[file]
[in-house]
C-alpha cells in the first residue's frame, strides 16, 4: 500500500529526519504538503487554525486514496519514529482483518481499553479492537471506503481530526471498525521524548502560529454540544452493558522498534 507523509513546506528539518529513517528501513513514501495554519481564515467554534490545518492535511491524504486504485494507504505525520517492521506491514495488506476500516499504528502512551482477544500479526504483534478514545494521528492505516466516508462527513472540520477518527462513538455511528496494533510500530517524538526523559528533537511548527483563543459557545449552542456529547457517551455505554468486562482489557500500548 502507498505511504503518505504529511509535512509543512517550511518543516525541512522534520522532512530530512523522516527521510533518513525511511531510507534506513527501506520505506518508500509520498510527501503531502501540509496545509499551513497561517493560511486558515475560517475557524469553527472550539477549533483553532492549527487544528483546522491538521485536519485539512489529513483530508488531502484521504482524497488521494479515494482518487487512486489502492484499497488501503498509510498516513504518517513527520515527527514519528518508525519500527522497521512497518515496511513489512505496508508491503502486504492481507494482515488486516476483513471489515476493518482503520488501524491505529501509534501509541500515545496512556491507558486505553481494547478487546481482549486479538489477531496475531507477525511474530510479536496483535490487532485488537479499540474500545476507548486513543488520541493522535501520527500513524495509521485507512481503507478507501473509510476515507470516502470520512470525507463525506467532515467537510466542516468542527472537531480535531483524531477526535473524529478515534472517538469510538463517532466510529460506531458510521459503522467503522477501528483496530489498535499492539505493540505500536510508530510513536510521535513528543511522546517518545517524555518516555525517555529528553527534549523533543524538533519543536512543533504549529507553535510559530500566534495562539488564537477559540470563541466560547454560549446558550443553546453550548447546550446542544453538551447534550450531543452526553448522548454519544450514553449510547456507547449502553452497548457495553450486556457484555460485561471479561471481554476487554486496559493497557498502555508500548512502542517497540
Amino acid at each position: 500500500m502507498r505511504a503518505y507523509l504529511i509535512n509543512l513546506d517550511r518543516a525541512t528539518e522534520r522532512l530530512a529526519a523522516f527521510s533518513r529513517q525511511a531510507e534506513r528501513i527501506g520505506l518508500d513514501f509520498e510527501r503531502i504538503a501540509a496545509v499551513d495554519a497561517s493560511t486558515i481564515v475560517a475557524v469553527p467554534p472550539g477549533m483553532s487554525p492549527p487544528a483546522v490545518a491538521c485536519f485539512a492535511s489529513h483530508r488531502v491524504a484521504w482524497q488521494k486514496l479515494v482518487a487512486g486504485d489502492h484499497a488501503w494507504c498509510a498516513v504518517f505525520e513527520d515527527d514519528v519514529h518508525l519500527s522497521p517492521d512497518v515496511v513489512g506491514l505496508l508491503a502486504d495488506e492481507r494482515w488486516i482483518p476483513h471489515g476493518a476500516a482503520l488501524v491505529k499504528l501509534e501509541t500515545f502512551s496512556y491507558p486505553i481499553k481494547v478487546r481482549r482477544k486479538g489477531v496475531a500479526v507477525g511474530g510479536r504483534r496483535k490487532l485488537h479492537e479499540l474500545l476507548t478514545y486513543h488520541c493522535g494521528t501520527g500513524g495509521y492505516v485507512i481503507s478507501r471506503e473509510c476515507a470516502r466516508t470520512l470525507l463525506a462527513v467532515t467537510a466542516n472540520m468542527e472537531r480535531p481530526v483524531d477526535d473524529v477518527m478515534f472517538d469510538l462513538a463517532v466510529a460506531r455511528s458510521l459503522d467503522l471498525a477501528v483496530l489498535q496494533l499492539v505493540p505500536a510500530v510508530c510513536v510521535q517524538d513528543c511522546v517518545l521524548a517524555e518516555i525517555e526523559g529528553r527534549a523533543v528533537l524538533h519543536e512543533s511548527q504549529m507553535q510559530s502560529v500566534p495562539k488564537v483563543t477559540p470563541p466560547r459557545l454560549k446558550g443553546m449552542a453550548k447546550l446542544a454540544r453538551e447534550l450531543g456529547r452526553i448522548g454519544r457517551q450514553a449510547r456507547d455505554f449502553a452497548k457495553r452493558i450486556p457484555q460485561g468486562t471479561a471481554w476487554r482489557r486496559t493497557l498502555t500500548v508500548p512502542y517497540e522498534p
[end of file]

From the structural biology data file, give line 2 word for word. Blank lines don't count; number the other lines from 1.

C-alpha cells in the first residue's frame, strides 16, 4: 500500500529526519504538503487554525486514496519514529482483518481499553479492537471506503481530526471498525521524548502560529454540544452493558522498534 507523509513546506528539518529513517528501513513514501495554519481564515467554534490545518492535511491524504486504485494507504505525520517492521506491514495488506476500516499504528502512551482477544500479526504483534478514545494521528492505516466516508462527513472540520477518527462513538455511528496494533510500530517524538526523559528533537511548527483563543459557545449552542456529547457517551455505554468486562482489557500500548 502507498505511504503518505504529511509535512509543512517550511518543516525541512522534520522532512530530512523522516527521510533518513525511511531510507534506513527501506520505506518508500509520498510527501503531502501540509496545509499551513497561517493560511486558515475560517475557524469553527472550539477549533483553532492549527487544528483546522491538521485536519485539512489529513483530508488531502484521504482524497488521494479515494482518487487512486489502492484499497488501503498509510498516513504518517513527520515527527514519528518508525519500527522497521512497518515496511513489512505496508508491503502486504492481507494482515488486516476483513471489515476493518482503520488501524491505529501509534501509541500515545496512556491507558486505553481494547478487546481482549486479538489477531496475531507477525511474530510479536496483535490487532485488537479499540474500545476507548486513543488520541493522535501520527500513524495509521485507512481503507478507501473509510476515507470516502470520512470525507463525506467532515467537510466542516468542527472537531480535531483524531477526535473524529478515534472517538469510538463517532466510529460506531458510521459503522467503522477501528483496530489498535499492539505493540505500536510508530510513536510521535513528543511522546517518545517524555518516555525517555529528553527534549523533543524538533519543536512543533504549529507553535510559530500566534495562539488564537477559540470563541466560547454560549446558550443553546453550548447546550446542544453538551447534550450531543452526553448522548454519544450514553449510547456507547449502553452497548457495553450486556457484555460485561471479561471481554476487554486496559493497557498502555508500548512502542517497540